It starts with a dead body washed up on the beach of the Straits of Bosporus. At a party in Istanbul mild mannered Dutch writer Cornelius Leyden (Lorre) runs into Turkish police Colonel Haki (Kurt Katch). Leyden writes crime mystery novels. Colonel Haki is a fan of Leyden’s books and tells him about Dimitrios Makropoulos (Scott), whose body has washed up on the beach. There’s an interesting story behind this character, Haki never saw him, but had been concerned with his case for 20 years. He asks Leyden if he would like to view the body.

TheMaskOfDimitrios-01

The dead man has been stabbed. There’s his ID card, and there’s his name on a label sown into his jacket. The meek Mr. Leyden can stand no further viewing of the corpse, but he does obtain information from Colonel Haki and sets off across Eastern Europe, tracking down the exploits of this ruthless criminal.

Makropoulos has not been an honorable man. In 1922, desperate to leave Turkey, he teamed with another man to rob a third. Only Makropoulos didn’t tell his partner about the murder part. When his partner grabs the victim from behind, Makropoulos knifes him.

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Makropoulos exits the country post haste, leaving his partner to swing for the murder.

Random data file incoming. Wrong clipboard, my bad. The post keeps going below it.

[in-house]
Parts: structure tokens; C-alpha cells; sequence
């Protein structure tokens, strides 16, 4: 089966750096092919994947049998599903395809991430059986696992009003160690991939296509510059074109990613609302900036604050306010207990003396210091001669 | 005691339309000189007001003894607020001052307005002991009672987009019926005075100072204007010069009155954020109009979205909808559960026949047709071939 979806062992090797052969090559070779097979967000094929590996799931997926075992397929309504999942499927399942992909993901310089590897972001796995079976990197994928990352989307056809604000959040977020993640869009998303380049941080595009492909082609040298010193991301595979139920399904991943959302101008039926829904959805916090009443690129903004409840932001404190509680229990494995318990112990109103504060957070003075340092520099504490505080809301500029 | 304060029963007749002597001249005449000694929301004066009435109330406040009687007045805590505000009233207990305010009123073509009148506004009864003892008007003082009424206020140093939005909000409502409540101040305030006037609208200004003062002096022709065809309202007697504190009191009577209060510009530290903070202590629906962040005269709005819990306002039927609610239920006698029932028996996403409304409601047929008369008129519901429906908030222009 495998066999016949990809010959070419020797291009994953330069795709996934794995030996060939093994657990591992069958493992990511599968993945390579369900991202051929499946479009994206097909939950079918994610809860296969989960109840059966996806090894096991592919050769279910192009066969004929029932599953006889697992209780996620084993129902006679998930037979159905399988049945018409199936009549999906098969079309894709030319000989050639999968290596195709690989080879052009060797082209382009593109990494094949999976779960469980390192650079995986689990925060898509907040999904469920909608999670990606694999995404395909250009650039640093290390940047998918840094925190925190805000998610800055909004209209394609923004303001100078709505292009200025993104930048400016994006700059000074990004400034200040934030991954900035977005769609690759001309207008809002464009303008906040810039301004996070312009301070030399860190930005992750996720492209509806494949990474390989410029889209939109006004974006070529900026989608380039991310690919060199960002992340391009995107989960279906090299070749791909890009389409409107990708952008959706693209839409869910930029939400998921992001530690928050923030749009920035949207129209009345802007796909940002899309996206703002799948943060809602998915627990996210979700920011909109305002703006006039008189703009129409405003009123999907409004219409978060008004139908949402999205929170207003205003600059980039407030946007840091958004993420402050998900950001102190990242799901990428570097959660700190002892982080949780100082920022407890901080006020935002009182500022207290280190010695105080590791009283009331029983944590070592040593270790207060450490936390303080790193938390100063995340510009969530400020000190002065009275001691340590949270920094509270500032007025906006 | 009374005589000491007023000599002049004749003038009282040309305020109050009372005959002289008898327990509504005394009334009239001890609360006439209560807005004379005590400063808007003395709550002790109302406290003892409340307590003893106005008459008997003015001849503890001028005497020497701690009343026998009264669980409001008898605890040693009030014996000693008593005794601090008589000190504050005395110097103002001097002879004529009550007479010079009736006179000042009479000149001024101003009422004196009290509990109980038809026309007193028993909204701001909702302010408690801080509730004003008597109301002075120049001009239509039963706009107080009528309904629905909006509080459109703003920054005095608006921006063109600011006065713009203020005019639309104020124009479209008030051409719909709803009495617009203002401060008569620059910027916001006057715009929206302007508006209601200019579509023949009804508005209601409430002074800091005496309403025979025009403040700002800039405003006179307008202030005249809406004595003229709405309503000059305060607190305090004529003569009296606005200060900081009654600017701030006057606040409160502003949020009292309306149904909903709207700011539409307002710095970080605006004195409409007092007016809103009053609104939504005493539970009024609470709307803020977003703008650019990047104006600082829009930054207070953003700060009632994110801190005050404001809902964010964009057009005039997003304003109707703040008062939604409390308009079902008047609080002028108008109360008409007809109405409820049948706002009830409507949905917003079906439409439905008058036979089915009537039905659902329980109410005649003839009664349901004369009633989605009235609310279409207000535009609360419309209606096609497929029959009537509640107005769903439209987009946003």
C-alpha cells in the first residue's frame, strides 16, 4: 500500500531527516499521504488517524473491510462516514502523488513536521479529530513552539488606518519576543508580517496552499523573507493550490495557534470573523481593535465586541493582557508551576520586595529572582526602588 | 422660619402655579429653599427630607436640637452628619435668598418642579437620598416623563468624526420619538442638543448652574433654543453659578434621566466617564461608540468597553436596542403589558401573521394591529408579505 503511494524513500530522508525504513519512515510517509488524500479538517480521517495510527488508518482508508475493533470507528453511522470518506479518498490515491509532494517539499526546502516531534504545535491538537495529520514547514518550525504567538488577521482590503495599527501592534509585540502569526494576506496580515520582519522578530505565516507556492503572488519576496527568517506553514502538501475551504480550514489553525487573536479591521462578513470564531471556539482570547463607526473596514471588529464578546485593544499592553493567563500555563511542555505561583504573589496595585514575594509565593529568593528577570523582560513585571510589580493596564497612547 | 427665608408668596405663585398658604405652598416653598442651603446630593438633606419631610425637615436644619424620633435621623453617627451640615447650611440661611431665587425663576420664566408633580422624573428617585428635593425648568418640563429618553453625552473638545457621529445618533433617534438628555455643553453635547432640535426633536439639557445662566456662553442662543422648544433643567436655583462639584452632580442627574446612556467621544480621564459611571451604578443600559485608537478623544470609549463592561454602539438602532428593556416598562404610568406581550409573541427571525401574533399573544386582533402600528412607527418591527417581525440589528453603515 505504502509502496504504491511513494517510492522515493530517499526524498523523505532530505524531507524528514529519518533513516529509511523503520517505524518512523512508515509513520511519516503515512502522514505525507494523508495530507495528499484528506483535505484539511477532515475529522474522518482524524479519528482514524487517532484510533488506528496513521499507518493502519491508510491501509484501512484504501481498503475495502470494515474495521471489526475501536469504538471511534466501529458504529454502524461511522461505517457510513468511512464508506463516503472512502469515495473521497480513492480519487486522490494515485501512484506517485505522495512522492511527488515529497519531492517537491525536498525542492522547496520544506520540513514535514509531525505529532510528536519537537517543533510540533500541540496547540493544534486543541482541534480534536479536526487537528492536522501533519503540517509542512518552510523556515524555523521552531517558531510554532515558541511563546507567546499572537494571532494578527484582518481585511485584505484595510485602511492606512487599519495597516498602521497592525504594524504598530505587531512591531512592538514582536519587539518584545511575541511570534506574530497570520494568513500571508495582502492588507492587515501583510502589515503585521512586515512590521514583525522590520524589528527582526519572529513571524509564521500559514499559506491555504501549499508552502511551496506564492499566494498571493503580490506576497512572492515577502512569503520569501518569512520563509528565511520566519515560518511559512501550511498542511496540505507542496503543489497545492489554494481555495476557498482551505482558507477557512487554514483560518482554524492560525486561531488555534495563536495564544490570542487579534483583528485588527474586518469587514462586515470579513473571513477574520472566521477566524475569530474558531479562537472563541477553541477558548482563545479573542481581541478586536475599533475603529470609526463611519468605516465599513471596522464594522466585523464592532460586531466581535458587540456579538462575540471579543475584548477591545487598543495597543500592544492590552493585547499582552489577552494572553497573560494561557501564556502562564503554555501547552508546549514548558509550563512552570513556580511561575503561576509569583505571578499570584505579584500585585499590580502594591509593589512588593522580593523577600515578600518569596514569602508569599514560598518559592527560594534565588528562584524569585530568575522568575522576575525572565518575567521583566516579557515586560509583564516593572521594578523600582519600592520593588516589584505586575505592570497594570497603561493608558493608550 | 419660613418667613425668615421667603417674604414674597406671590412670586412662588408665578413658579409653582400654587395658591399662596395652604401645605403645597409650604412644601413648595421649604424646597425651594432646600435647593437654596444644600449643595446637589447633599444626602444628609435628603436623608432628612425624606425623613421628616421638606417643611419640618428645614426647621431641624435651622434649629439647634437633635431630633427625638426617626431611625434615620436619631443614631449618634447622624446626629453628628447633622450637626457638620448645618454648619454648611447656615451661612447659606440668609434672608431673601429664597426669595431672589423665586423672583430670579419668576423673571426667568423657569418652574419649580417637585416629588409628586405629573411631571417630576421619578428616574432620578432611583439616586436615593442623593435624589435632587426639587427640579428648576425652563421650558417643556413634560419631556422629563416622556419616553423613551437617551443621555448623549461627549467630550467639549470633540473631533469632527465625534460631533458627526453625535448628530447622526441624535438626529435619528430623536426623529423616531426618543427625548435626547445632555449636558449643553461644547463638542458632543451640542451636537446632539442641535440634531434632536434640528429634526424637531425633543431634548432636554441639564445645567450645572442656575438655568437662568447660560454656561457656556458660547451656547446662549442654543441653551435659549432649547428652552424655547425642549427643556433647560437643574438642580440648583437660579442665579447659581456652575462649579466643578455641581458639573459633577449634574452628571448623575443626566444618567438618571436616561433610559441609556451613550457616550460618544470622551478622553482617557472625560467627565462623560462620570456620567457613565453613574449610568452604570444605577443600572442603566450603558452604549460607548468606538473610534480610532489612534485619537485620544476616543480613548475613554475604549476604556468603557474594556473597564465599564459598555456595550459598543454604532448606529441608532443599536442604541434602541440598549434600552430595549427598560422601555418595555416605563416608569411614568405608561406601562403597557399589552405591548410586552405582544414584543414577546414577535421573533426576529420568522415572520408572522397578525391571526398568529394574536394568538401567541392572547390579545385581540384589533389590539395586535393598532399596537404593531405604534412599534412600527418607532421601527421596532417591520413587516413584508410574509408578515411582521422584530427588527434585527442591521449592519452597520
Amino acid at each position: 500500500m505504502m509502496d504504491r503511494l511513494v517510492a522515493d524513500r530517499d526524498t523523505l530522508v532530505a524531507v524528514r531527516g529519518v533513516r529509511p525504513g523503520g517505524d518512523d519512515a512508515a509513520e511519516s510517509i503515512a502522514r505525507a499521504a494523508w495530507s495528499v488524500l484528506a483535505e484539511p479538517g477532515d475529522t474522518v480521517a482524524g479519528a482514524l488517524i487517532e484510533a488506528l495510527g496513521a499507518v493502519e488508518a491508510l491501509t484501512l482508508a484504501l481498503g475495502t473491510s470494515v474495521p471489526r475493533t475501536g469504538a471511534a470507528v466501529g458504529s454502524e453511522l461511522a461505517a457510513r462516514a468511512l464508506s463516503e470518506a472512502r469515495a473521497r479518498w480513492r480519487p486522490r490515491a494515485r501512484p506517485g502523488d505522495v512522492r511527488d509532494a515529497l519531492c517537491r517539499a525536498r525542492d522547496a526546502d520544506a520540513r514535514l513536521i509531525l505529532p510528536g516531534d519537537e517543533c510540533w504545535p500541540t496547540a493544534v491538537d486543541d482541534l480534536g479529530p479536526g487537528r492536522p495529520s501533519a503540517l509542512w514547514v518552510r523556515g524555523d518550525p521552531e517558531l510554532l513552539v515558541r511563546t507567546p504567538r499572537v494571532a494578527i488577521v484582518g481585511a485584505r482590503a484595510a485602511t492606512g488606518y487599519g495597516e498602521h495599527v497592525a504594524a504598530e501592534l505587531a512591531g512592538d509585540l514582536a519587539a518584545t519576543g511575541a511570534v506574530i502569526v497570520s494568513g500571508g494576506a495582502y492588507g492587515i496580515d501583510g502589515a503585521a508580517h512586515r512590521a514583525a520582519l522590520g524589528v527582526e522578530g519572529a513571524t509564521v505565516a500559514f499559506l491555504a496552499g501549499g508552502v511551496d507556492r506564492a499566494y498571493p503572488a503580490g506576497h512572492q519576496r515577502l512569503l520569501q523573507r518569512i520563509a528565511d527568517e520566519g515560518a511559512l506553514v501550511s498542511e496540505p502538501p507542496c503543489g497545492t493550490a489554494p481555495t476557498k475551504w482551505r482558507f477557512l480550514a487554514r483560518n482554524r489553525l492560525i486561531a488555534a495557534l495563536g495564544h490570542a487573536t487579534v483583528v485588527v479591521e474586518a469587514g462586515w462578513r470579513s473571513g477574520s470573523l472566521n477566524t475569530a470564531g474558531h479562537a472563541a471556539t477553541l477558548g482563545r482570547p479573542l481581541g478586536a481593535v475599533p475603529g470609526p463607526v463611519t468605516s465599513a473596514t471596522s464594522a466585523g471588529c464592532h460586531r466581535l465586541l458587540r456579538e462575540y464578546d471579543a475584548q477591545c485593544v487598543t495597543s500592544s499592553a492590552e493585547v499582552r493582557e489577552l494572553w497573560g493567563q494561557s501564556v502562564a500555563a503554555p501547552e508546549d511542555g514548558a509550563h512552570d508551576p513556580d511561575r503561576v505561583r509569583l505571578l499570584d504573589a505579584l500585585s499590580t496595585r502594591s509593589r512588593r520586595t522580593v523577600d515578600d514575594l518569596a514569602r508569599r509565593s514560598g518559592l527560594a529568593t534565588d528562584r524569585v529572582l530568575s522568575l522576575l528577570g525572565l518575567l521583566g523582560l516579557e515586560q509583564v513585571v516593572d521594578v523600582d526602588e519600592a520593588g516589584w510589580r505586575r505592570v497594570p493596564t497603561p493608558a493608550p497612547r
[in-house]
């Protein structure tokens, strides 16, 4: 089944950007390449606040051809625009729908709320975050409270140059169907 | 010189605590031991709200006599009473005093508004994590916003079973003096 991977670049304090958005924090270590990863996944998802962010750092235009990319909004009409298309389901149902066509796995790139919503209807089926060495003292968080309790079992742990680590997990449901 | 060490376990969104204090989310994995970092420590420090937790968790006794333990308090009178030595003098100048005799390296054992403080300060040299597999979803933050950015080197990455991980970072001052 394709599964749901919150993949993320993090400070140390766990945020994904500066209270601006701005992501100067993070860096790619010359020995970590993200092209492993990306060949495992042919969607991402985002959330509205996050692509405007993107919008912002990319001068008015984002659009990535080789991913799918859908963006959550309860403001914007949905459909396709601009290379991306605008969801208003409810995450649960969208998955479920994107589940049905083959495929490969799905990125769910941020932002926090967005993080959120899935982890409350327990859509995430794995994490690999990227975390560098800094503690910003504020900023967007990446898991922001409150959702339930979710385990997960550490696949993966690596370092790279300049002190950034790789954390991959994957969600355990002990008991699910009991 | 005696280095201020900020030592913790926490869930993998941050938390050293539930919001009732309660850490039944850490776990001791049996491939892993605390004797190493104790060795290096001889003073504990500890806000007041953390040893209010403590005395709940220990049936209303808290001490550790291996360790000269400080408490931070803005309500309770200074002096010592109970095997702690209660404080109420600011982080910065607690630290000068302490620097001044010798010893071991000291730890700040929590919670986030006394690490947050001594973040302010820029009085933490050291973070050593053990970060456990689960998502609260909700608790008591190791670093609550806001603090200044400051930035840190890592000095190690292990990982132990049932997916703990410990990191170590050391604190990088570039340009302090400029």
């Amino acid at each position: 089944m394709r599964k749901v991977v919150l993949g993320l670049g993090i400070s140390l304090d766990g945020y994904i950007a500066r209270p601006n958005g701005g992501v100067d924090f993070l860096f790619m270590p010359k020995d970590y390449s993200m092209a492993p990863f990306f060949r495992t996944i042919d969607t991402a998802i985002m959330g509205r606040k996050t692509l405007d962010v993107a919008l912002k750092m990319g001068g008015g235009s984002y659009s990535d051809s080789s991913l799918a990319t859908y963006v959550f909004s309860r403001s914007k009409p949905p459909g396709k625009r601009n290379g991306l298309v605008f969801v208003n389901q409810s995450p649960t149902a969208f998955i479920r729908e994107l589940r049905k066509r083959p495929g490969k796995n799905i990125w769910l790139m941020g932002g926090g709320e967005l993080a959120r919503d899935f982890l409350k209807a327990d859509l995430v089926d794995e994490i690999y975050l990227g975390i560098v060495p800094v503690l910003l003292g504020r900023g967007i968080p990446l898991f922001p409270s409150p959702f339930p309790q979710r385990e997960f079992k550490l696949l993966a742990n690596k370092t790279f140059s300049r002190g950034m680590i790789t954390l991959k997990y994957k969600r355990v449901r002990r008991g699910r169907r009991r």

Another acquaintance of Makropoulos is Irana Preveza (Faye Emerson), who 15 years before befriended him, only to be left high and dry when he had to flee Bulgaria after borrowing money from her.

TheMaskOfDimitrios-03

Leyden previously met “Mr. Peters” on the train to Sofia. But Peters has been trailing Leyden due to his own interest in Makropoulos, and Leyden returns to his hotel room in Sofia to find Peters there with a pistol.

TheMaskOfDimitrios-04

Peters advises Leyden to meet with Wladislaw Grodek (Victor Francen) outside of Geneva. There Grodek recounts how he engaged Makropoulos to obtain a map of the Yugoslav mine field. Makropoulos accomplished this by compromising a minor government worker and then blackmailing him to borrow the chart. After the chart was photographed and returned to the official, along with payment, Makropoulos obtained his own payment. Then he pulled a gun and took the camera with the film.